Most of them were Deists and saying we’re endowed with unalienable rights by a “Creator” can also include non-supernatural evolution with “the Creator” being physics and nature/evolution.

            It wasn’t using religion to form government legislation, it was a statement saying that humans are endowed with certain rights just by nature of existing.

          • tracey marie November 10th, 2014 at 3:25 am

            He is wrong, we are secular with a seperation between our government/laws and any religion.

          • Candide Thirtythree November 10th, 2014 at 9:11 am

            It is basic biology! Even babies cry when they hear another baby crying because we are all born knowing right from wrong, it is religion that teaches people to be evil.

            Babies watch the faces of the people around them to judge when what they are doing is acceptable or not.

            Humans cannot survive on their own, so basic biology hard wires us not to be evil…it is evil adults who make up evil shit like religion to justify killing and rape and plundering and pillaging that are the problem.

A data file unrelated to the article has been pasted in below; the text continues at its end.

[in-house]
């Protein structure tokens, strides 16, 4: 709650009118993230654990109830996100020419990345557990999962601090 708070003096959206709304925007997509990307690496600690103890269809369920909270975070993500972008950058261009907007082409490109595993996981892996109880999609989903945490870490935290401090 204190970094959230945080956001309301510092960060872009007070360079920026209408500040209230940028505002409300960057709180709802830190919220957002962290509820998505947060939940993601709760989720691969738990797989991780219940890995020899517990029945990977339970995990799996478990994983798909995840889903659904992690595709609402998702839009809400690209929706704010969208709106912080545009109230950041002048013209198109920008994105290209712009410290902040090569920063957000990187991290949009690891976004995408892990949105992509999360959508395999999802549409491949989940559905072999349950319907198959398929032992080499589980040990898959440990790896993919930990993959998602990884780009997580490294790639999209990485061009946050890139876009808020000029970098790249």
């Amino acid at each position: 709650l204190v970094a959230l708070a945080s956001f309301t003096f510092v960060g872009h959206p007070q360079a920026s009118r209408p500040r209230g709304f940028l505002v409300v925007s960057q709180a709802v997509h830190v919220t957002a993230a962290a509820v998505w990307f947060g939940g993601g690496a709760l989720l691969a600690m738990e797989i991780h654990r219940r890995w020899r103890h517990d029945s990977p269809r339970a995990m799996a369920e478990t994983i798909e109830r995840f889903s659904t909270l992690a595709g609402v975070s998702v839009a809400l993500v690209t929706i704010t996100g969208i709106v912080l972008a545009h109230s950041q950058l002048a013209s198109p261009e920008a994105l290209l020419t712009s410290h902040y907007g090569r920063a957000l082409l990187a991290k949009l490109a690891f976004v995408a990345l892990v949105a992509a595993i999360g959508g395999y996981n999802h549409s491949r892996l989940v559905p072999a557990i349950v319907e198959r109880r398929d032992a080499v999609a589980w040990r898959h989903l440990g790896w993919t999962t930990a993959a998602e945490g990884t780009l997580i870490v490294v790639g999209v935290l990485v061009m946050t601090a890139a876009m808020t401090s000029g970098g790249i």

• Kick Frenzy November 8th, 2014 at 7:06 pm

          The foundation should be the same standard for most religions and sensible humans throughout the ages…

          Don’t be a douchebag.

          That’s about it and it’s something we learn by experience as well as we can learn it from our parents, a church or a Flying Spaghetti Monster coloring book.
          I don’t need a religious text to tell me that cold blooded murder is wrong.
          If you think that’s the only viable way for people to learn morality and ethics, then you underestimate human nature… which in turn underestimates the abilities and forethought of God himself.